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John Prine at the Philly Folk Fest:

Deep thought

I wonder when people will notice that the weather is getting a lot more extreme?

The letter

PJ Harvey:

Dog tired

R.I.P.

The wonderful bluegrass singer Hazel Dickens, 75.


Continue Reading »

Cheer up, it’s Friday!

Northern lights

Syria

Blood in the streets as police fire on protesters.

Deep thought

I wonder if the Easter Bunny will bring me some eggs?

Big Sugar wins over GMO safety

As low as my expectations were for Obama, I did think we’d at least have effective oversight for things like this. Apparently I was wrong!

Last August, Federal Judge Jeffrey White issued a stinging rebuke to the USDA for its process on approving new genetically modified seeds. He ruled that the agency’s practice of “deregulating” novel seed varieties without first performing an environmental impact study violated the National Environmental Policy Act.

The target of Judge White’s ire was the USDA’s 2005 approval of Monsanto’s Roundup Ready sugar beets, engineered to withstand doses of the company’s own herbicide. White’s ruling effectively revoked the approval of Monsanto’s novel beet seeds pending an environmental impact study, and cast doubt upon the USDA’s notoriously industry-friendly way of regulating GM seeds.

A rigorous environmental impact assessment would not likely be kind to Roundup Ready sugar beets. First, sugar-beet seeds are cultivated mainly in Oregon’s Willamette Valley, also an important seed-production area for crops closely related to sugar beets, such as organic chard and table beets. The engineered beets could easily cross-pollinate with the other varieties, causing severe damage to a key resource for organic and other non-GMO farmers. Second, Monsanto’s already-unregulated Roundup Ready crops — corn, soy, and cotton — have unleashed a plague of Roundup-resistant “superweeds,” forcing farmers to apply ever-higher doses of Roundup and other weed-killing poisons. Finally, the Roundup herbicide itself is proving much less ecologically benign than advertised, as Tom Laskawy has shown.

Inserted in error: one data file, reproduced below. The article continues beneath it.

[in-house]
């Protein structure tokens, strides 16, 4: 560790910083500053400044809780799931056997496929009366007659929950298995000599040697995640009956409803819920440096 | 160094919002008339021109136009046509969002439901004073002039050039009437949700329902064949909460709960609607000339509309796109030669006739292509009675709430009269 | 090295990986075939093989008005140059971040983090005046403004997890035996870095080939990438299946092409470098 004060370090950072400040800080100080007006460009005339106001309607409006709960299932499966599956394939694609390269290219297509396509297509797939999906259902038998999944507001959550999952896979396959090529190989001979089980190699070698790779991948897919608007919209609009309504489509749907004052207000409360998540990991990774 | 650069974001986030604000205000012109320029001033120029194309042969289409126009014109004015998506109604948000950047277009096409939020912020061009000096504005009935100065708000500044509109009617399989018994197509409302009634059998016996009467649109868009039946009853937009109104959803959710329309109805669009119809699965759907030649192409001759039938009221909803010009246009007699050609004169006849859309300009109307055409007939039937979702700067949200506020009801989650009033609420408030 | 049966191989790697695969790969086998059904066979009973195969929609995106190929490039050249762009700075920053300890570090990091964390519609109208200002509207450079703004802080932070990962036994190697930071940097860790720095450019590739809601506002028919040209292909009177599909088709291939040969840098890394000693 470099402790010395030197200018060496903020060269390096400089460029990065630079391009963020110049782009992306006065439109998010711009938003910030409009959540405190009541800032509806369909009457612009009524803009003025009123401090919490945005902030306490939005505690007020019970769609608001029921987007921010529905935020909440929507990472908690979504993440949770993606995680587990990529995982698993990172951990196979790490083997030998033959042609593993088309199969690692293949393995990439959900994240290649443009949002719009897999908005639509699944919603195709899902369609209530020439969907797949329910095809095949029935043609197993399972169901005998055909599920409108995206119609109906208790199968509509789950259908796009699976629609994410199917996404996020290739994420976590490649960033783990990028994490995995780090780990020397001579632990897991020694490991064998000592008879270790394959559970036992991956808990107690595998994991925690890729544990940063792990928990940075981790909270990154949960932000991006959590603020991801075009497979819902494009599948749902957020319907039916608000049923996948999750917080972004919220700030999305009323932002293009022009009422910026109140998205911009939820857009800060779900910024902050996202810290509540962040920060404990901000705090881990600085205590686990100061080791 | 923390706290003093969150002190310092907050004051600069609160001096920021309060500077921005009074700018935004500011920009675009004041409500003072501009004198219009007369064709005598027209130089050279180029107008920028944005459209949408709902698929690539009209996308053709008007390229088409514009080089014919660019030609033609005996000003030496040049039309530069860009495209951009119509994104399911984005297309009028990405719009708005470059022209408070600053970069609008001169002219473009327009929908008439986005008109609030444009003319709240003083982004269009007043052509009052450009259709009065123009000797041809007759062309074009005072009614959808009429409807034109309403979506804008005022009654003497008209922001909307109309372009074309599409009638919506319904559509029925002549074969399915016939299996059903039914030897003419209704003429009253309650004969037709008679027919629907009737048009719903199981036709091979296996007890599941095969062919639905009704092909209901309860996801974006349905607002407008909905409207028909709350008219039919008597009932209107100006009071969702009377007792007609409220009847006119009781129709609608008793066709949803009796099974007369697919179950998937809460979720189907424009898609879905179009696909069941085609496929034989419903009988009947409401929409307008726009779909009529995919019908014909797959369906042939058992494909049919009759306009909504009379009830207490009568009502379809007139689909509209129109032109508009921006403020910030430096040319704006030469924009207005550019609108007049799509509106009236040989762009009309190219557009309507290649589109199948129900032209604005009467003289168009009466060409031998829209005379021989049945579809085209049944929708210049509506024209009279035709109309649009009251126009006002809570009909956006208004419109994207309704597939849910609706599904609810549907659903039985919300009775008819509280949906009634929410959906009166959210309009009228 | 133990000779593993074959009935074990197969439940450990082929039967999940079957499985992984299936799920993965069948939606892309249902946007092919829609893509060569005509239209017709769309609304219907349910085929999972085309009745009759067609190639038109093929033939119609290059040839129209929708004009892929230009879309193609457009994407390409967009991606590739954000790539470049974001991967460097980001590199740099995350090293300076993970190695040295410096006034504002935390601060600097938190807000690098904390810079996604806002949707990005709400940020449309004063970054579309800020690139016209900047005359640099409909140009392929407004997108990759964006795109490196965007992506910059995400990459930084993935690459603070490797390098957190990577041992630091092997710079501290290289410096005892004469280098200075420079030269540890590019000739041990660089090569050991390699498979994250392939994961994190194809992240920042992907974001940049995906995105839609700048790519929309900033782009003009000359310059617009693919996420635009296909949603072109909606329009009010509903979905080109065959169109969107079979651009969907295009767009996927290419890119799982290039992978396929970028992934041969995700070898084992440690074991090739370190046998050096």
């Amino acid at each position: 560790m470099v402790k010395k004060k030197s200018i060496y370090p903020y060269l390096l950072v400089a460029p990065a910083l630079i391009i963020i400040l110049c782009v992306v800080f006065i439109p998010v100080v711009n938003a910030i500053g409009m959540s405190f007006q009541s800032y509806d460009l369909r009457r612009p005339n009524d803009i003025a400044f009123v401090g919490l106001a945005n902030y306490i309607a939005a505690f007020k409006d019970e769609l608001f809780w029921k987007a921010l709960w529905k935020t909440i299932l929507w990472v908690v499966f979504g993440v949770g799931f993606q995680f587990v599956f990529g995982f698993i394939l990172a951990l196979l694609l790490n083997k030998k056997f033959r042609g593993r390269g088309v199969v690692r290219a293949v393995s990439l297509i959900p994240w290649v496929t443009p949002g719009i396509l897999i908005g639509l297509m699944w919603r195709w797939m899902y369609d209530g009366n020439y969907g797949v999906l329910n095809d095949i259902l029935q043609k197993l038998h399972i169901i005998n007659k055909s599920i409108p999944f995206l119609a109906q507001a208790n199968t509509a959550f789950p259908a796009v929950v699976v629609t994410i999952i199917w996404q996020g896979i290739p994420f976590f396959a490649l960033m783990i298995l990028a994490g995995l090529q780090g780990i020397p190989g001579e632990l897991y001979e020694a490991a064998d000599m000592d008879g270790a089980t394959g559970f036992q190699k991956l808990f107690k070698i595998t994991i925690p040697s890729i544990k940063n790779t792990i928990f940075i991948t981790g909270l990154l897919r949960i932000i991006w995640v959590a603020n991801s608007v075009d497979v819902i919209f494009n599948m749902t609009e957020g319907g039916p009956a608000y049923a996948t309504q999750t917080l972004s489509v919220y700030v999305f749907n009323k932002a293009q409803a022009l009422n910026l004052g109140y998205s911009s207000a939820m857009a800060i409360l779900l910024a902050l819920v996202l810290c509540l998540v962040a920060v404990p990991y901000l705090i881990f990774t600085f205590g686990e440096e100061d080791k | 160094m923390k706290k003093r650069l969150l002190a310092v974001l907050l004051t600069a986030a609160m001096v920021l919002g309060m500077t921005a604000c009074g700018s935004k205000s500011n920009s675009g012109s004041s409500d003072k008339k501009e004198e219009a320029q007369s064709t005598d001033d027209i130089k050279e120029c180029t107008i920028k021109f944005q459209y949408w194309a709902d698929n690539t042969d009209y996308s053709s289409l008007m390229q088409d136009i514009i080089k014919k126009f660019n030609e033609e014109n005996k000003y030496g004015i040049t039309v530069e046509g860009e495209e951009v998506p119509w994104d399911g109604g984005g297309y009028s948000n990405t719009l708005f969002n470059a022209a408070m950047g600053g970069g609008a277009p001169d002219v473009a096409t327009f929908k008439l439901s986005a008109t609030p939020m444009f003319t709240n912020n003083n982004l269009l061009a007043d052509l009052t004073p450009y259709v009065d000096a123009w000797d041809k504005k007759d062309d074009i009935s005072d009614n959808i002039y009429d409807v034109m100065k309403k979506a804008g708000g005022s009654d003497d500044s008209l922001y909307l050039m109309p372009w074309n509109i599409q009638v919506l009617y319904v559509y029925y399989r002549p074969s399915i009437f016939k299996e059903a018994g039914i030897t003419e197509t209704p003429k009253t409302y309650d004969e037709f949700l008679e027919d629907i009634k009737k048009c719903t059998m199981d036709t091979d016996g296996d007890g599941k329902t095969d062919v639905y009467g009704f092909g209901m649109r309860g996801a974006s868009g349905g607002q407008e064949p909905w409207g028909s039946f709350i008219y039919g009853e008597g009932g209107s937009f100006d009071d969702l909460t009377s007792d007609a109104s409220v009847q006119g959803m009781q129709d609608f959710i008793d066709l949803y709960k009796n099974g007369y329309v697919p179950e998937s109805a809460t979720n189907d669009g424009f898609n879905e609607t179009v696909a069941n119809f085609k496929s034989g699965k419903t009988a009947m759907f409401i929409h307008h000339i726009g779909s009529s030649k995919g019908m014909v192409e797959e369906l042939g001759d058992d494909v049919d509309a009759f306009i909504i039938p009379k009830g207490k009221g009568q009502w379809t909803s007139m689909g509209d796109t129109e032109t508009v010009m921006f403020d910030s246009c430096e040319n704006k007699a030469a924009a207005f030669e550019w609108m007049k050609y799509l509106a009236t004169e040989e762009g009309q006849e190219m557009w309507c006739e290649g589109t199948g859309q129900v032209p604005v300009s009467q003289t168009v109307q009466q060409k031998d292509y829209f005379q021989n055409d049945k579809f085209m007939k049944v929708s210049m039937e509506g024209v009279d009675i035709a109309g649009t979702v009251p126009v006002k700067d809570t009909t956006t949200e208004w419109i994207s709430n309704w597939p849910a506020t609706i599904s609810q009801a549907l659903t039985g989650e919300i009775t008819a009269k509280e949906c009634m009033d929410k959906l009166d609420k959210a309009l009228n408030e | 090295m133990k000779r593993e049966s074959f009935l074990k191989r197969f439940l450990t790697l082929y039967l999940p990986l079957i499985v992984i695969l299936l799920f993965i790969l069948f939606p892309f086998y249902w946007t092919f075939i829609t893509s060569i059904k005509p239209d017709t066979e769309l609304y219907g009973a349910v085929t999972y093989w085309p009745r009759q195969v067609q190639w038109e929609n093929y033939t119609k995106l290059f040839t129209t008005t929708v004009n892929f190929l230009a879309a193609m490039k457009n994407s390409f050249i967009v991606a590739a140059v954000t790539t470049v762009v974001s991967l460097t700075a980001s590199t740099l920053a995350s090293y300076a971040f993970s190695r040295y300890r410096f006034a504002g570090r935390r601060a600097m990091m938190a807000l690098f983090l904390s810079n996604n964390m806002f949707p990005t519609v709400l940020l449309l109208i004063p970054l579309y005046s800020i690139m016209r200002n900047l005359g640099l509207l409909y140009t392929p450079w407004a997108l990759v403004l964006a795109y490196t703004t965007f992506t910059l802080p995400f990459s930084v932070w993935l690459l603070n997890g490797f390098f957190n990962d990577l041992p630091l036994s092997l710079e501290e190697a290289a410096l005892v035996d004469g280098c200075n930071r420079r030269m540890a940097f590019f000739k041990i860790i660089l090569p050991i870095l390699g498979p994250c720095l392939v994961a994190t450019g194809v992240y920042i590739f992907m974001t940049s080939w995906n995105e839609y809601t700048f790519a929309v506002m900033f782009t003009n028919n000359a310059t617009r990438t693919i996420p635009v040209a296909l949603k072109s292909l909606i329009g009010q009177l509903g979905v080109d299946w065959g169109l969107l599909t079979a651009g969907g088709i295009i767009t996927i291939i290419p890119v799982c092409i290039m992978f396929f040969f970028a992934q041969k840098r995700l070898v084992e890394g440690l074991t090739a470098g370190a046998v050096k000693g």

How has the Obama USDA responded to Judge White’s rebuke? By repeatedly defying it, most recently in February, when the agency moved to allow farmers to plant the engineered seeds even though the impact study has yet to be completed. Its rationale for violating the court order will raise an eyebrow of anyone who read Gary Taubes’ recent New York Times Magazine piece teasing out the health hazards of the American sweet tooth: the USDA feared that the GMO sugar beet ban would cause sweetener prices to rise. Thus the USDA places the food industry’s right to cheap sweetener for its junk food over the dictates of a federal court.

In early April, the USDA made what I’m reading as a second response to Judge White, this one even more craven. To satisfy the legal system’s pesky demand for environmental impact studies of novel GMO crops, the USDA has settled upon a brilliant solution: let the GMO industry conduct its own environmental impact studies, or pay other researchers to. The USDA announced the program in the Federal Register for April 7, 2011 [PDF].

I’m sure that’ll work out just fine. It always does.

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